In Jean Mannheim's 1922 painting "Passing Ships," a young woman stares out towards the sea. Her blonde hair is mostly covered by a floppy hat. Her green shawl blows in the wind as her long, white dress rumples under her. The painting is part of the Autry's exhibition, "California Impressionism: The Gardena High School Collection," a provides a snapshot of the early years of our state. In the decades that follow, the outfits would shrink, but that notion of the California girl is here inside an impressionist painting that existed decades before surf songs and beach party movies did. Born in Germany, Mannheim set up his studio in Pasadena, where he became closely tied to the art community that developed in California during the early 1900s. "I like to think of this as the beginning of California's modern identity as this relaxed, elegant, attractive place," says Amy Scott, chief curator at the Autry National Center.
While the exhibition explores West Coast Impressionism, which manifests here primarily in breathtaking images of California's diverse geography, it is surprising to learn that the paintings in this show are on loan from a local high school. "Passing Ships" was acquired by the Gardena High School Library in 1928. Other pieces of the collection, from renowned artists like Edgar Payne, Maynard Dixon and others, were purchased by senior classes as part of a tradition that lasted for more than 30 years.
The acquisitions started in 1919, when the school's principal, John Whitely, suggested that graduating students give the gift of art to the school. As successive classes took on the task of art-buying, they went on studio visits, held discussions and votes to select the pieces and raised funds for the purchases. Faculty and community members became involved in the project as well. This continued until 1956. In that time, Gardena High School garnered a healthy collection of art. Ultimately, not all of the pieces survived and some still need to be preserved.
For a little more than a decade, the Autry has been caring for 15 pieces from the high school's collection, among them the nine that appear in "California Impressionism." Scott first heard about the collection in 2000, after she began working at the Autry. Four years later, she was able to get a fraction of the surfing collection, basically the amount the museum had space to store, on loan. "I was just lured in by the story," she says, "by the quality of art, which is glorious, especially post-cleaning." Scott also wanted to give the works a space where larger audiences could view them.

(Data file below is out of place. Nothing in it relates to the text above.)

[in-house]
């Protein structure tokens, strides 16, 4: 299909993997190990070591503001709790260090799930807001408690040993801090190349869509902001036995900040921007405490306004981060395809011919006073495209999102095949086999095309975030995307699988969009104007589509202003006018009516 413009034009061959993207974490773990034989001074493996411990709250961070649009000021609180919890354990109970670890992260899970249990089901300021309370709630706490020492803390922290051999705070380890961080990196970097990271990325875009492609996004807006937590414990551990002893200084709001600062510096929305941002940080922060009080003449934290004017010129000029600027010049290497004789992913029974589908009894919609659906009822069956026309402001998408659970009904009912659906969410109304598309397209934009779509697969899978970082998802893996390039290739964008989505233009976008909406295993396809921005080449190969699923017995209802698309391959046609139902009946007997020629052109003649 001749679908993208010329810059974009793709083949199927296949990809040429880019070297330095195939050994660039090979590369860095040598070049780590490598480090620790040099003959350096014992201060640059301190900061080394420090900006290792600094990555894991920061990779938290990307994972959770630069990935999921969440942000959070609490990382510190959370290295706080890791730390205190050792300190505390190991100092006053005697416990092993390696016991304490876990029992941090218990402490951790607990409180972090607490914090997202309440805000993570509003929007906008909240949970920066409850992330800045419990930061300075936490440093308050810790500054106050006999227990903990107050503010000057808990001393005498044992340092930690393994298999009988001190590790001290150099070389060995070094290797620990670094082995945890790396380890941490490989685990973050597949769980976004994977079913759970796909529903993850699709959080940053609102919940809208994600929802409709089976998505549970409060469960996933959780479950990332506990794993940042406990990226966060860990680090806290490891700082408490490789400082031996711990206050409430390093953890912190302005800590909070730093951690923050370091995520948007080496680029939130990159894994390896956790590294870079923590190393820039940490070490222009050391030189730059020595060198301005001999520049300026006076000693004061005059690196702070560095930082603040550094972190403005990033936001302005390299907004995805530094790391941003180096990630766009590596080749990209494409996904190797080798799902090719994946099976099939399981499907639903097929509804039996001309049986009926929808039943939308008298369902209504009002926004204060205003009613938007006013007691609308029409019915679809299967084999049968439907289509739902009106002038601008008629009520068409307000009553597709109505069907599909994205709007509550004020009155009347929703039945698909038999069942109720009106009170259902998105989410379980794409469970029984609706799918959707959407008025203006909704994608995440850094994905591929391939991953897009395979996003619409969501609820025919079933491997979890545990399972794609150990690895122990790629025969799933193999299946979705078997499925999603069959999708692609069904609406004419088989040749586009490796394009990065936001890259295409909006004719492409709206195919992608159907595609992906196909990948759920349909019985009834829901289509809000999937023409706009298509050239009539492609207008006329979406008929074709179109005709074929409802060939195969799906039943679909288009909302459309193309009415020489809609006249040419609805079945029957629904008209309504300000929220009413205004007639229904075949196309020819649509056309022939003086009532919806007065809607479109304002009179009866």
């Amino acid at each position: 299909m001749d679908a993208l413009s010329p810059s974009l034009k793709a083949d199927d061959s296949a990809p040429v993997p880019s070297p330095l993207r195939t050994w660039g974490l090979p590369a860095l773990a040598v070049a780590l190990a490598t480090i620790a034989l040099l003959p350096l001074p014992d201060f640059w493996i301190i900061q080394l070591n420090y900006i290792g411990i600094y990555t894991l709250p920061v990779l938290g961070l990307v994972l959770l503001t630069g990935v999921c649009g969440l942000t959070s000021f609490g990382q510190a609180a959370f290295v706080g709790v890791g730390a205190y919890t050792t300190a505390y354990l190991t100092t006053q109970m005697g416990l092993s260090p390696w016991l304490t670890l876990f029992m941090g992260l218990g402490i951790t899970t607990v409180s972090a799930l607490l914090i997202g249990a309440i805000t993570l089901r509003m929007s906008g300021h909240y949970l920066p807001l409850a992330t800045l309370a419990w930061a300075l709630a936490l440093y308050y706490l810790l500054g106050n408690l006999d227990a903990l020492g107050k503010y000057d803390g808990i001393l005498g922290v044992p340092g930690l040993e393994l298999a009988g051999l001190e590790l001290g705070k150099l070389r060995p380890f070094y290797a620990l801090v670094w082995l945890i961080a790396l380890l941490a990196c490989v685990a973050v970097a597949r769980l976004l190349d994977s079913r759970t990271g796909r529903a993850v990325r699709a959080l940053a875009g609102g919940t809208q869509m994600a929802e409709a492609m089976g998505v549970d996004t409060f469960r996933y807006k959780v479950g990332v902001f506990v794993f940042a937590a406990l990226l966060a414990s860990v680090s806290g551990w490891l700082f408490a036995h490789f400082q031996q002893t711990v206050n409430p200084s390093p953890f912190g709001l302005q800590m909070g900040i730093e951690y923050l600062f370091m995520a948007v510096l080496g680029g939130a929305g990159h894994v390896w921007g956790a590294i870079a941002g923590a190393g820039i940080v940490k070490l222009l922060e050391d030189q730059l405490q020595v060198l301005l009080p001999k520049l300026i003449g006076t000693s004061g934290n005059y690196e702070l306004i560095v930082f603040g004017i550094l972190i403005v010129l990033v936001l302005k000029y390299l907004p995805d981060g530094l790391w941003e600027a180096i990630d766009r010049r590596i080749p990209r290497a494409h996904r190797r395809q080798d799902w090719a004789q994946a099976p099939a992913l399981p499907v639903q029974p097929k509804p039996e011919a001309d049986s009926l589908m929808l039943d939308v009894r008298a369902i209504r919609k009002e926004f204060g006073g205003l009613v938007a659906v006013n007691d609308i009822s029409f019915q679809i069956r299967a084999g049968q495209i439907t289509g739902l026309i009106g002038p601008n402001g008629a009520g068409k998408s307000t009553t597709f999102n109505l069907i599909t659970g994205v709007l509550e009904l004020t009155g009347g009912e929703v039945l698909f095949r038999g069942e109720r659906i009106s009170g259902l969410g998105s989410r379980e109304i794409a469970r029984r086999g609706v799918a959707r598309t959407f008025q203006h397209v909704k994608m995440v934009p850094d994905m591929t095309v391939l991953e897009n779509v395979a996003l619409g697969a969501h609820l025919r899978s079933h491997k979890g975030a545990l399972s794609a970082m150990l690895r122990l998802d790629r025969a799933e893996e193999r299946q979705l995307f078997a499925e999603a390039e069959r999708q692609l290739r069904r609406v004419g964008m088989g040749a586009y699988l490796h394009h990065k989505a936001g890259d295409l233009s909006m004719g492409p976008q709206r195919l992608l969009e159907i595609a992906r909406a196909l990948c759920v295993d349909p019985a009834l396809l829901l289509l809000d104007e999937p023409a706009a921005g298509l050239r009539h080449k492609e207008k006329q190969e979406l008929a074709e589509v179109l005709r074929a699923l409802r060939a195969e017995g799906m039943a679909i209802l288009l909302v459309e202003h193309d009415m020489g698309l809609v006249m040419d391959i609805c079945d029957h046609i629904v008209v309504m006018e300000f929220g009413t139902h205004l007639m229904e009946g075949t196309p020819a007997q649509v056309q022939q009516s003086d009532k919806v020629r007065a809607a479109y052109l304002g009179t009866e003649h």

It was a mutually beneficial loan. Not only could the Autry help out Gardena High School, but the school helped the museum expand its offerings. "We didn't have much by the way of California painting, early 20th century," says Scott. "It allows us to integrate that story, the California Impressionist story, into the way we talk about art and the American West."
On a recent walk through, Scott points out the significance of each piece. There is "California Hills" by Maurice Braun, who lived in San Diego. "It's an undramatic landscape," she says, "which is different from the way that artists portrayed California in the 19th century." She says that's part of the appeal of Braun's work, as well as that of other California Impressionists. "It made the place and the land accessible," she explains of the paintings.
The ocean, of course, is popular subject matter for these painters as well. Scott points to "Head Winds (Storm at Sea)" by Joe Duncan Gleason as an example of a Pacific painting that was a bit out of the ordinary. "I like this because it shows men at work on this big schooner trying to reel in one of the sails," she says. "Most California impressionists veered away from labor and the less glamorous side of California's history in the shipping industry, but Gleason did not. This is just a great scene of the muscle and the hard work required in that."
In eight of the works in this collection, the artists take viewers on a trek across the state, from the beach to the desert with a stop in the Sierra Nevada mountains. After that, the show heads across state lines in what Scott considers to be the most important painting in the exhibition.
Although a native of California, Maynard Dixon's work explored the Southwest at large and in "Men of Red Earth" he depicts two Native American men looking into the distance. Scott explains that this painting was inspired by travels through Arizona and New Mexico in the early 1930s and was repainted later. It was purchased by Gardena High School's Class of Summer 1944. She says that this painting is indicative of the interests that Dixon, who leaned towards Impressionism earlier in his career, had in modernism and Native American culture. "I don't know how they chose this painting," says Scott. "Because it was more modern than the rest of the collection and because it was not California, I think it represents one of the more ambitious choices."
That's part of what makes this collection so unusual. Gardena was not the only school that collected art, but the institution did it extremely well. "I think that other schools did make the effort, but, for whatever reason, Gardena's was the most serious," she says. "It was the most significant and it was the one that has stood the test of time and by far the best."